When asked whether Sreesanth would be considered for Ranji Trophy selection this season if all goes well, George said: “That I can’t tell you right now as it will be a collective decision by the association. Also we have our selectors who needs to take a call on his fitness. “He is 34 years and has not played for last four years.

In his order, Justice A Muhamed Mustaque also set aside all proceedings against Sreesanth initiated by the Board of Control for Cricket in India. The court had earlier sought the BCCI’s stand on the plea by the cricketer, challenging the life ban imposed on him by the game’s governing body following the 2013 Indian Premier League-6 spot-fixing scandal.
The BCCI had filed a counter-affidavit in the court in response to the plea by Sreesanth, who had challenged the life ban despite a court dropping all charges against the 34-year- old pacer. The cricket board had said, “The decision of the sessions court to acquit the petitioner from the criminal charges has no impact whatsoever on the decision of the internal disciplinary committee of the BCCI to ban the petitioner from playing cricket tournaments organised by the BCCI and/or its affiliates.”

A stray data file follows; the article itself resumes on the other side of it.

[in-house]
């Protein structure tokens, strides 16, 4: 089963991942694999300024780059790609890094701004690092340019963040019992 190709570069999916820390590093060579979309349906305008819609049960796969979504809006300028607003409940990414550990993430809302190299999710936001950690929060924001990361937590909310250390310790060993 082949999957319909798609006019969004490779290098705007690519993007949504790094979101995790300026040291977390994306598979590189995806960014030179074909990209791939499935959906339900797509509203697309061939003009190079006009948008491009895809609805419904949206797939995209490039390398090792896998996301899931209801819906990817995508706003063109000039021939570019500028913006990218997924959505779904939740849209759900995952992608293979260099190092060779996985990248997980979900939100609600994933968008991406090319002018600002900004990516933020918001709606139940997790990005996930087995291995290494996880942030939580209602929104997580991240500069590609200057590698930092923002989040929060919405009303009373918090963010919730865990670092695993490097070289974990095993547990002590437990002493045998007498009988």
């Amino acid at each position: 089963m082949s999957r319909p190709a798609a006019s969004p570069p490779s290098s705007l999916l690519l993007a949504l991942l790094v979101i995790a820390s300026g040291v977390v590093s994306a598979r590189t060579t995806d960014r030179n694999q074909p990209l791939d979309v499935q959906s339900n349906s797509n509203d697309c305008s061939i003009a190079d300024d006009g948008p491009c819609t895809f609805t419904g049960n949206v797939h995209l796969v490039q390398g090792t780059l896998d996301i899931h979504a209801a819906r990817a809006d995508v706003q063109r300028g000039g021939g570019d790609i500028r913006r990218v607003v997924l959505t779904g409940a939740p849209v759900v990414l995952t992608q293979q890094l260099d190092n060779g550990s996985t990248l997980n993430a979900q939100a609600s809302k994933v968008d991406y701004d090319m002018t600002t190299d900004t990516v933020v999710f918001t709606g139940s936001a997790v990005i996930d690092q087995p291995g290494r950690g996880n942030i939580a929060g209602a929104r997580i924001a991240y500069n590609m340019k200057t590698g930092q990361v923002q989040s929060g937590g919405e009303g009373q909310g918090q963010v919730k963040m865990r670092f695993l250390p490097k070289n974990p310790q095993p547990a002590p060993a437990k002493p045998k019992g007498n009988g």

It had said the question before the court was whether the petitioner (and other accused) was liable to incur penal consequences under relevant criminal statutes.On the other hand, the question before the BCCI Disciplinary Committee was whether the petitioner was guilty of match fixing, corruption and gambling and violation of the internal disciplinary rules of the BCCI, the board had said.

The Kerala High Court had in May sought the BCCI’s stand on a plea by Sreesanth challenging the life ban imposed upon him by the game’s governing body after detection of the 2013 IPL-6 spot-fixing scandal. A bench of Justice P B Suresh Kumar sought the BCCI’s stand, issuing notice to its panel of administrators headed by Vinod Rai.
The BCCI had earlier filed a counter-affidavit on the issue before the court in response to the plea by Sreesanth, who had challenged the continued life ban on him from the games despite his acquittal of the match-fixing charges.